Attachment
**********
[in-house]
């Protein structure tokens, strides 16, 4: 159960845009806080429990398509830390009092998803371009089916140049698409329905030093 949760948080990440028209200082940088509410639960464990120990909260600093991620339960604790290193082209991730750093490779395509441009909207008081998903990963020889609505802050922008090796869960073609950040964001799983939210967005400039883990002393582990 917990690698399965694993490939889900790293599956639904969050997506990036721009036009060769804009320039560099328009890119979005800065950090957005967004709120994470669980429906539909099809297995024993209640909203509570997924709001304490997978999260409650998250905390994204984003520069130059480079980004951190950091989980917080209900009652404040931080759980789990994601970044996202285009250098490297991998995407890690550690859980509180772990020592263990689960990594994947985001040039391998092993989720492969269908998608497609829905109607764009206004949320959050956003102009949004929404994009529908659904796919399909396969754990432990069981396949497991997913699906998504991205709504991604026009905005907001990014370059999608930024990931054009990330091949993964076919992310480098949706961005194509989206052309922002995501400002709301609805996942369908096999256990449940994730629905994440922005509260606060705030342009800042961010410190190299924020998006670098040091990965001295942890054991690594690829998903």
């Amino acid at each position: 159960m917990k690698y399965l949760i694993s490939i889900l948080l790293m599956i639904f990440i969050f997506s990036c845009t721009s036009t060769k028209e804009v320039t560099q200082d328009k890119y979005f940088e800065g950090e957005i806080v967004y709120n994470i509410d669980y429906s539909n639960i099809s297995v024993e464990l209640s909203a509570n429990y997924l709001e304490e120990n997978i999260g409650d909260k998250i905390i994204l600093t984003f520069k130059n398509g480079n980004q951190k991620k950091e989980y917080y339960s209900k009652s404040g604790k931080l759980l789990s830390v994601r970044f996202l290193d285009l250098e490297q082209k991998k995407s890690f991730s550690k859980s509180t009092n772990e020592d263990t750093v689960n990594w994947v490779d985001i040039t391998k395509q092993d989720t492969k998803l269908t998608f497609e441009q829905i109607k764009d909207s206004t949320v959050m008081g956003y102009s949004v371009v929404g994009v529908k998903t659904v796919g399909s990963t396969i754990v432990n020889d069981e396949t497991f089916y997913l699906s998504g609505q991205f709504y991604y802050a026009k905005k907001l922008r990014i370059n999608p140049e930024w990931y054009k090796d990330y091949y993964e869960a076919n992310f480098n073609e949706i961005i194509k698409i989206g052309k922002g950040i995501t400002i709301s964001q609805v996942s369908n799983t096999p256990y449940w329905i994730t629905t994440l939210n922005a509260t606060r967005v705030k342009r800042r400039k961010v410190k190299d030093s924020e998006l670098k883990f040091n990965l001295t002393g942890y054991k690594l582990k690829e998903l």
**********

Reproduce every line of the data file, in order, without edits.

[in-house]
């Protein structure tokens, strides 16, 4: 159960845009806080429990398509830390009092998803371009089916140049698409329905030093 949760948080990440028209200082940088509410639960464990120990909260600093991620339960604790290193082209991730750093490779395509441009909207008081998903990963020889609505802050922008090796869960073609950040964001799983939210967005400039883990002393582990 917990690698399965694993490939889900790293599956639904969050997506990036721009036009060769804009320039560099328009890119979005800065950090957005967004709120994470669980429906539909099809297995024993209640909203509570997924709001304490997978999260409650998250905390994204984003520069130059480079980004951190950091989980917080209900009652404040931080759980789990994601970044996202285009250098490297991998995407890690550690859980509180772990020592263990689960990594994947985001040039391998092993989720492969269908998608497609829905109607764009206004949320959050956003102009949004929404994009529908659904796919399909396969754990432990069981396949497991997913699906998504991205709504991604026009905005907001990014370059999608930024990931054009990330091949993964076919992310480098949706961005194509989206052309922002995501400002709301609805996942369908096999256990449940994730629905994440922005509260606060705030342009800042961010410190190299924020998006670098040091990965001295942890054991690594690829998903």
């Amino acid at each position: 159960m917990k690698y399965l949760i694993s490939i889900l948080l790293m599956i639904f990440i969050f997506s990036c845009t721009s036009t060769k028209e804009v320039t560099q200082d328009k890119y979005f940088e800065g950090e957005i806080v967004y709120n994470i509410d669980y429906s539909n639960i099809s297995v024993e464990l209640s909203a509570n429990y997924l709001e304490e120990n997978i999260g409650d909260k998250i905390i994204l600093t984003f520069k130059n398509g480079n980004q951190k991620k950091e989980y917080y339960s209900k009652s404040g604790k931080l759980l789990s830390v994601r970044f996202l290193d285009l250098e490297q082209k991998k995407s890690f991730s550690k859980s509180t009092n772990e020592d263990t750093v689960n990594w994947v490779d985001i040039t391998k395509q092993d989720t492969k998803l269908t998608f497609e441009q829905i109607k764009d909207s206004t949320v959050m008081g956003y102009s949004v371009v929404g994009v529908k998903t659904v796919g399909s990963t396969i754990v432990n020889d069981e396949t497991f089916y997913l699906s998504g609505q991205f709504y991604y802050a026009k905005k907001l922008r990014i370059n999608p140049e930024w990931y054009k090796d990330y091949y993964e869960a076919n992310f480098n073609e949706i961005i194509k698409i989206g052309k922002g950040i995501t400002i709301s964001q609805v996942s369908n799983t096999p256990y449940w329905i994730t629905t994440l939210n922005a509260t606060r967005v705030k342009r800042r400039k961010v410190k190299d030093s924020e998006l670098k883990f040091n990965l001295t002393g942890y054991k690594l582990k690829e998903l």